One of the many wrongful teachings that Christianity has proliferated over the millennia is that we are saved because Jesus (Yeshua is His real name) died for our sins, and when we call on His name for forgiveness we are no longer under the law but under Grace and all our sins are automatically forgiven, now and forever; in other words, Once Saved, Always Saved.
Let’s think about that for a moment…….hmmmmm….so, Jesus died so my sins can be forgiven, therefore I no longer have to worry about sinning because He paid the price of my sins. I am free, I am no longer under the Law (meaning the Torah; you know, that “Jewish stuff”) and now I am guaranteed that I will go to heaven.
In other words, I’m covered. The “J-Man” has my back!
But that is not true. The “Once Saved, Always Saved” lesson actually teaches that we don’t have to try to stop sinning, and we don’t even have to be repentant. In other words, it tells people they are OK no matter what they do because forgiveness is automatic, therefore they don’t have to change.
From this point I could find many, MANY passages in the bible that confirm this to be an absolute lie from the very pit of Sheol (that’s what we Jews call “Hell”), but I won’t. Why? Because I am going to ask us all to just think it through.
CAVEAT: Just because something makes sense to a human doesn’t mean it is right with God. His understanding and knowledge is so far above ours that what we think is sensible He knows to be nonsense, and vice versa, but there are some things that make sense to us that are sensible to God, and can be confirmed in the bible. What we are about to discuss is one of those things.
Let’s start with the fact that sin is bad and we aren’t supposed to sin. No one should disagree with that. Next, we need to agree that we do sin, and that we are incapable of not sinning (if anyone disagrees with that, we have a real problem.) So, where are we? Oh, yeah- sin is bad, we aren’t supposed to sin, but we will, so what do we do when we sin? We atone, and the first step in atonement is to ask forgiveness. Without forgiveness we are stained and thereby unable to come into God’s presence, meaning we got to Hell.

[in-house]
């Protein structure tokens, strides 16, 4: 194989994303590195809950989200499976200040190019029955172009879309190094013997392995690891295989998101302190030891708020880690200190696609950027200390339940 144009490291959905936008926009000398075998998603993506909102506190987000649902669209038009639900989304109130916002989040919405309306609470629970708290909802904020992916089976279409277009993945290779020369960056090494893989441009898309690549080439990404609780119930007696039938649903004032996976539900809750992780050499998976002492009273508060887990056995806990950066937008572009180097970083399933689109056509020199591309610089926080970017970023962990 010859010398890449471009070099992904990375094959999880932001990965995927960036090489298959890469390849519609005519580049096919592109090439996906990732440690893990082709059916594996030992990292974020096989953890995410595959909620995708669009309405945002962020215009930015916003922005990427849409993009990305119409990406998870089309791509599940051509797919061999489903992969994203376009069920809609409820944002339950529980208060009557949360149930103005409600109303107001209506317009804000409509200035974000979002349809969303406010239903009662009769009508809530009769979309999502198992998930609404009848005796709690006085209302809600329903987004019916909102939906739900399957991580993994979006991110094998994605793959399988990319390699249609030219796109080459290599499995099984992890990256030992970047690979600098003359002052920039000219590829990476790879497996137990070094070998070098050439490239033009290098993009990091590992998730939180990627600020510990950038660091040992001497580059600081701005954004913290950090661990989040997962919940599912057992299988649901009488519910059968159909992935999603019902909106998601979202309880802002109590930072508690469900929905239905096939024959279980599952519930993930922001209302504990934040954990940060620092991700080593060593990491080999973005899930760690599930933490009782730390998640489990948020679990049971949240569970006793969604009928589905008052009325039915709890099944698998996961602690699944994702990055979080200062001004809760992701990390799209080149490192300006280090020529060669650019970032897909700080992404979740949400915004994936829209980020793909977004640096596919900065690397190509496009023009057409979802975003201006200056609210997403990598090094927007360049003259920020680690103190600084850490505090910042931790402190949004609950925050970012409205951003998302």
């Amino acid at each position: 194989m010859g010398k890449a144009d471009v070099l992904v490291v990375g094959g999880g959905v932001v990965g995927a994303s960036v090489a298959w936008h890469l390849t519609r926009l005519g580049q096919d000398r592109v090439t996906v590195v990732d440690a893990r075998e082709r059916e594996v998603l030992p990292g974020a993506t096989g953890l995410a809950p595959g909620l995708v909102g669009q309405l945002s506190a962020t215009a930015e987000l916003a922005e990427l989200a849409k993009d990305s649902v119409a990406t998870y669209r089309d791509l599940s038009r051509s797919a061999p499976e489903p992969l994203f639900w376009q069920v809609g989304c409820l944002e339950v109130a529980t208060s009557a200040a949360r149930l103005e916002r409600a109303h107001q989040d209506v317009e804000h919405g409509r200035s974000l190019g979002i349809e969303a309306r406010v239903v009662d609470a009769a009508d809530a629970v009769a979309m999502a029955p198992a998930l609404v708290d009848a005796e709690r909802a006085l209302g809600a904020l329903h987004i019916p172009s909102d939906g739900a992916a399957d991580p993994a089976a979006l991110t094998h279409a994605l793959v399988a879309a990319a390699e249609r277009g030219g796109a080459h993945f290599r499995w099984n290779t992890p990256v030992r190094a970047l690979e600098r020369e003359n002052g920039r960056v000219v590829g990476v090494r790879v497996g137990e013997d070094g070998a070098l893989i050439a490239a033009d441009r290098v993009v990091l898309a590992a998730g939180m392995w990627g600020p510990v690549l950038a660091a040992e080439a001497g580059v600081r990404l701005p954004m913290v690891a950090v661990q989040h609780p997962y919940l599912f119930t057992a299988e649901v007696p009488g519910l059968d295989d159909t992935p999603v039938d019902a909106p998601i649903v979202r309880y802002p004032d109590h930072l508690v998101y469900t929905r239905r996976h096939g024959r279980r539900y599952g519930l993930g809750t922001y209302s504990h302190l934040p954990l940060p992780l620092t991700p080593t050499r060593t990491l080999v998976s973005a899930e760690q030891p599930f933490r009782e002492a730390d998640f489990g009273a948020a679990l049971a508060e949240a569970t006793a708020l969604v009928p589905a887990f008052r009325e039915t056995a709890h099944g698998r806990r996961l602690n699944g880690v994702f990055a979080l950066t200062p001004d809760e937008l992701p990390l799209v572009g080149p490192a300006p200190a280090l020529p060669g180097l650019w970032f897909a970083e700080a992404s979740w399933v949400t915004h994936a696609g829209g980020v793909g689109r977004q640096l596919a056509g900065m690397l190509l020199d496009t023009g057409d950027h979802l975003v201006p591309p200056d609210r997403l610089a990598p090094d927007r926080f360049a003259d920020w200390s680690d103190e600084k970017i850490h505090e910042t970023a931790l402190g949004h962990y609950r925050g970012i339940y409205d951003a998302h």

Let’s take a step back for a moment….it is important to note that we have to want to atone, don’t we? That’s called repentance. When we are repentant, we are sorry for the sin we committed. Every sin is a sin against God; we may do something nasty to another person, but that sin is also a sin against God because He told us not to be nasty to each other. King David knew this (Psalm 51): when we do something God said not to so, it is a sin against God.
Next step after repentance and asking forgiveness is to sacrifice, according to the rules and commandments God gave us. Uh oh!- we hit a hurdle with this one; God commanded all sacrifices be made at the temple in Jerusalem, and that place doesn’t exist anymore. So what do we do?
We can’t do anything, but God did do something for us- He sent Messiah Yeshua (Jesus) to be a substitution for the sacrifice at the temple. All the other steps in forgiveness, i.e. being repentant, asking forgiveness (for each sin) and doing T’shuvah (turning from sin) in our hearts, are all still part of the sacrificial system process. The only change is that instead of bringing a sacrifice to the temple (again, for each and every time we sin) we have Yeshua’s sacrifice as a substitution.
When we put it all together, we get this:
- We sin
- We’ are repentant